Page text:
Yesterday’s article about Alex Honnold stimulated many interesting reader comments. Those below are particularly poignant…and even hilarious
Life is defined by risk. Every time you enter a crosswalk at a busy time of the day, you take a risk. Buy a pack of chicken parts from the meat counter, you take a risk. Sell Apple stock short, you take a risk. So in everyone’s life, the various risks that they take in to survive, or even to find that elusive, probably non-existent thing called “happiness,” is defined by risks.
So any single life is in fact, a “basket” or collection of risks one takes, and those risks define who you are in a fundamental way. What I see is that Mr. Honnold has invested nearly all of his “risk-capital” into one spectacular risk that defines his life the way he wants to live it.
People may think that he is being selfish by not dedicating his life to “helping others,” but that ignores that fact that by pursuing this particular dream or obsession, he is taking a path 180 degrees opposite to that of all the others whose self-interested agendas end up causing misery to others. So by not causing misery to others, he is helping others. “Do no harm.”
I read him as a modern mystic, a fundamentally spiritual man, a monk of mountain-climbing if you will. As such, he has my admiration. The closest I have come to attaining that kind of mystical transcendence by defying the laws of gravity, was when I flew motorless gliders (soaring planes), as a much younger, and if you will, more foolish person.
Now I just meditate on solid ground, but still a mystic of sorts.
The world in which we live was made over the last 10,000 years or so by people who were not afraid to fail and not afraid to die. Progress requires going into the unknown and going into the unknown requires risk. There is no such thing as a safe risk. If the next great climber starts on his journey toward doing the impossible as Alex is currently doing because of this article, good for him or her. Freedom allows this next climber to make decisions for himself or herself and to live with the successes and, perhaps, to die with the failures. It is their choice. Good for them whatever their decision.
I broke my leg skiing once. My choice and my fault. No blame goes to the great skiers of the world.
I just made a contribution to the U.S. Bobsled and Skeleton team. I know one of the rider’s families and she, like so many of our elite athletes in non-revenue generating sports, can use the support. She flies head first down mountains. Has she been hurt? Yep! Does she get back on the sled? Yep. Does she amaze me? Yep. Is she intelligent enough to make a decision about whether doing this is a good idea? You bet. If she wins her dream is the reward her’s or mine? Hers. All hers. And I will cheer until I am hoarse. If the unthinkable happens and she dies, will I admire her less? Not a bit.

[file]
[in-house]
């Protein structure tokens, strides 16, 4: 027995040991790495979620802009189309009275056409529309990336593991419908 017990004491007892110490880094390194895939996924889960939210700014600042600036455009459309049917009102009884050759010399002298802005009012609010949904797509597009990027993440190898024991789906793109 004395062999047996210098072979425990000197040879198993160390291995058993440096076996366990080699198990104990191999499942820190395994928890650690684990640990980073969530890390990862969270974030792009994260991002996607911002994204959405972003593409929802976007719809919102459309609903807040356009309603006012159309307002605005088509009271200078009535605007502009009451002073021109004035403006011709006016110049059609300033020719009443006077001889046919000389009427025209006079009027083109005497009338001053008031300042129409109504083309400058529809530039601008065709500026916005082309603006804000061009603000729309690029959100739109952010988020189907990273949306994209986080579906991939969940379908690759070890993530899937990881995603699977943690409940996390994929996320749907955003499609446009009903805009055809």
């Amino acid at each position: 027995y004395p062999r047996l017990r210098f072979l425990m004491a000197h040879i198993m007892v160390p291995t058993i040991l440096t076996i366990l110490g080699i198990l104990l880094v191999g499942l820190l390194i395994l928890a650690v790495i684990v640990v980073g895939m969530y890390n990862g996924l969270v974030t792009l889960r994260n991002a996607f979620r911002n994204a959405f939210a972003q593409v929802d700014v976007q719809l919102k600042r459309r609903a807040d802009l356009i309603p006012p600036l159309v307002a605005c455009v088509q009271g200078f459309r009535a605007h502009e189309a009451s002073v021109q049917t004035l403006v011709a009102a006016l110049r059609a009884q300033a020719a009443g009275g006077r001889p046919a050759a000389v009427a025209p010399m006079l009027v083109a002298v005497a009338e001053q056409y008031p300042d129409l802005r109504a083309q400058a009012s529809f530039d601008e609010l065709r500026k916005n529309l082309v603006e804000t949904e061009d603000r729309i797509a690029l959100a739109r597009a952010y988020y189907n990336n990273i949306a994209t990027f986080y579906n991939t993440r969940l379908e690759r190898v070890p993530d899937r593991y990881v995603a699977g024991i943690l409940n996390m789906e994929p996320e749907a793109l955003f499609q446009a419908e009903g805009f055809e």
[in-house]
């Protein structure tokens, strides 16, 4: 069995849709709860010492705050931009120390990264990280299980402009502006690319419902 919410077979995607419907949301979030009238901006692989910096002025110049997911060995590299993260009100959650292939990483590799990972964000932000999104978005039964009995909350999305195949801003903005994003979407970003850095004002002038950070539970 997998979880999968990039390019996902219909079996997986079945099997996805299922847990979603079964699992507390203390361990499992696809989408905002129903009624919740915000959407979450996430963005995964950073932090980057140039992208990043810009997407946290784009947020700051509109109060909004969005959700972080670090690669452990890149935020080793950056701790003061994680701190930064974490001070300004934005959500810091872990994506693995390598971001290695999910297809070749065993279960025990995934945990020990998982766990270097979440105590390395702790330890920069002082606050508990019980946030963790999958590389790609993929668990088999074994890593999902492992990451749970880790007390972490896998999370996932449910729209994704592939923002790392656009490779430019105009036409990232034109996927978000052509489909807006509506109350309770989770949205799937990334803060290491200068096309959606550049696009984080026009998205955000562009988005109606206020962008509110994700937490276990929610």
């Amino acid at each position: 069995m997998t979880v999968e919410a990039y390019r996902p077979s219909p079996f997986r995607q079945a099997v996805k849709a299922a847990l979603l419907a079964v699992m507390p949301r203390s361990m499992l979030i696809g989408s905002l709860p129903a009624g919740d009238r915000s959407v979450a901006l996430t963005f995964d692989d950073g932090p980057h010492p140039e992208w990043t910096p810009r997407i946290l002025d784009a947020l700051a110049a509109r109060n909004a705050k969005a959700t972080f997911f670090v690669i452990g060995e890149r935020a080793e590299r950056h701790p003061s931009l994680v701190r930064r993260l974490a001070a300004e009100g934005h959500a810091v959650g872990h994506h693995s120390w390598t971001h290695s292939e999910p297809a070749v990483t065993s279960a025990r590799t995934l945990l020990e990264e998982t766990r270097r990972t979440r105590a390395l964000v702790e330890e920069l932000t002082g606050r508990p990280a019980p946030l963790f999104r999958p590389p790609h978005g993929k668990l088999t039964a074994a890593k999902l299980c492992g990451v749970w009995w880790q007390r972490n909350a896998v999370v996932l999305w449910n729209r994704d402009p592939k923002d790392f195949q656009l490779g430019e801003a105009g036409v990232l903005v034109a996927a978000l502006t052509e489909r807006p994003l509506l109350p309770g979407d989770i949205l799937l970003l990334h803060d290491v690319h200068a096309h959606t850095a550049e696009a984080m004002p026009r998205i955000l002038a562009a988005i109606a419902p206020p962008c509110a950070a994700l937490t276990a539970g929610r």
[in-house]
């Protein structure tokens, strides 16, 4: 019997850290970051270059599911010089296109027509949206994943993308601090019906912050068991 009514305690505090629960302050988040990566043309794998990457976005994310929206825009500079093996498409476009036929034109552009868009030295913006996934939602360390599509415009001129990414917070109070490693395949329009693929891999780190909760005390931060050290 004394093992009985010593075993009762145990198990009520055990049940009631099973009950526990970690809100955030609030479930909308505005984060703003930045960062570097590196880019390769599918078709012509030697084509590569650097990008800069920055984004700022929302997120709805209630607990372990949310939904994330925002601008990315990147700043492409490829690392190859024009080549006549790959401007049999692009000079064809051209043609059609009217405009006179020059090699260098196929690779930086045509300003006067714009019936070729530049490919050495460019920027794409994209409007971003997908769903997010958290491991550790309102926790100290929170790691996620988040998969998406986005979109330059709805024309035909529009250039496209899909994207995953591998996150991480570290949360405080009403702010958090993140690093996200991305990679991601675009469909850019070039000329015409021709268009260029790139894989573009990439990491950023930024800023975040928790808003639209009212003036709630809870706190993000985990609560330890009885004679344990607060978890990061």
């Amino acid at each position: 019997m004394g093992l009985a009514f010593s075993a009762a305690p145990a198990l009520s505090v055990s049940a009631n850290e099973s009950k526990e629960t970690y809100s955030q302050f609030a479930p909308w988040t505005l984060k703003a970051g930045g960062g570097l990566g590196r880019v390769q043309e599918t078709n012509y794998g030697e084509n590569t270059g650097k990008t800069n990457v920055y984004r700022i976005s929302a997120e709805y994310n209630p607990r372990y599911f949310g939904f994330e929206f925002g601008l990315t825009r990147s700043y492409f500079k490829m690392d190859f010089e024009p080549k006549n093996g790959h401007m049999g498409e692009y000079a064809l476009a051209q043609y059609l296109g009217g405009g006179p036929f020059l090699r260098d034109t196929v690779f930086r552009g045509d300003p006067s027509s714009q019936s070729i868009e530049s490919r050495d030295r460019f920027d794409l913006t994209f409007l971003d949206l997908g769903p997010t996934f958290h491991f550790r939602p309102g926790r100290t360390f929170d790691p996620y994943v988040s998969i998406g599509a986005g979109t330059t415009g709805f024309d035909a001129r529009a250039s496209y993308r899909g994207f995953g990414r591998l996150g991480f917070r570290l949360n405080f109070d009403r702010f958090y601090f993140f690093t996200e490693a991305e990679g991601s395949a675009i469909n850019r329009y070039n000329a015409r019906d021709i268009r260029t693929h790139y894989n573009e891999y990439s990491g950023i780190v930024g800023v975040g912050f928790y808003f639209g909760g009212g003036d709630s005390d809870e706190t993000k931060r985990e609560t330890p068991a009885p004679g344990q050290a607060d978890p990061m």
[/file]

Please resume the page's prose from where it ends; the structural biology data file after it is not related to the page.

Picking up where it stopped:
You go boys and you go girls. Show us how to manage the fear that paralyzes we lesser humans and go do the impossible.
To characterize Alex Honnold as “one of the two or three best rock climbers on earth” is, with respect to the author, completely the wrong way to put what Alex does, and I’m a little disappointed that the article barely touches on the psychology of free soloing.
There are many, many rock climbers who are more technically proficient than Alex is (including Kevin Jorgenson and Tommy Caldwell), and are able to climb much harder routes than Alex free solos. However, unlike Alex, they climb with a rope that protects them from falling to their deaths should they make a mistake (which is an extraordinarily sensible thing to have). They have the luxury of not having their climbing mentality impacted by the constant possibility of death. Climbers far “better” than Alex would never be able to climb the comparatively “easy” routes that Alex does, because they just cannot suppress panic/fear the way Alex does — that is, 100.0000% of the time. If you free solo and only seize up from fear of dying one out of every million steps, you’re dead.
What Alex does is beyond “rock climbing.” Free soloing at the level Alex does takes world-class technical climbing skill, for sure, but what matters far more is a mentality to either ignore or perfectly suppress the built in fear-death evolutionary instinct that we’re all supposed to have. For the rest of us, what Alex does is incomprehensible, in the most literal sense of the word.
San Diego, CA
There are old climbers and there are bold climbers, but there are no old bold climbers. Enjoy this while he lasts. Climbing is a ton of fun and a great way to stay in shape, achieve mental clarity, and enjoy the great outdoors. It’s a bummer to see such a great publication glorify unsafe climbers though. NYTimes next “inspiring” article should highlight the world’s best Russian roulette player.
Good grief these comments depress me. Apparently the only acceptable activity for many these days is one that helps society and involves little risk, which pretty much means that everyone has to be a ticket taker at a merry-go-round. Even then you could get conked on the head by a wooden horse. What to do?
This guy is going to die. He should not be given ANY admiration for the choices in his life — and for the countless choices on vertical rocks he continues to covet and make, climb after climb — that defy logic, commonsense, and, up to now, odds.
There is nothing to admire about choosing death, which will come as the result of one slip or miscalculated move.
No parent, child, spouse, or family dog would — without serious and genuine reservation — support such repeated purposeless risks. Outside of his own personal journey, what’s the point for his family or community?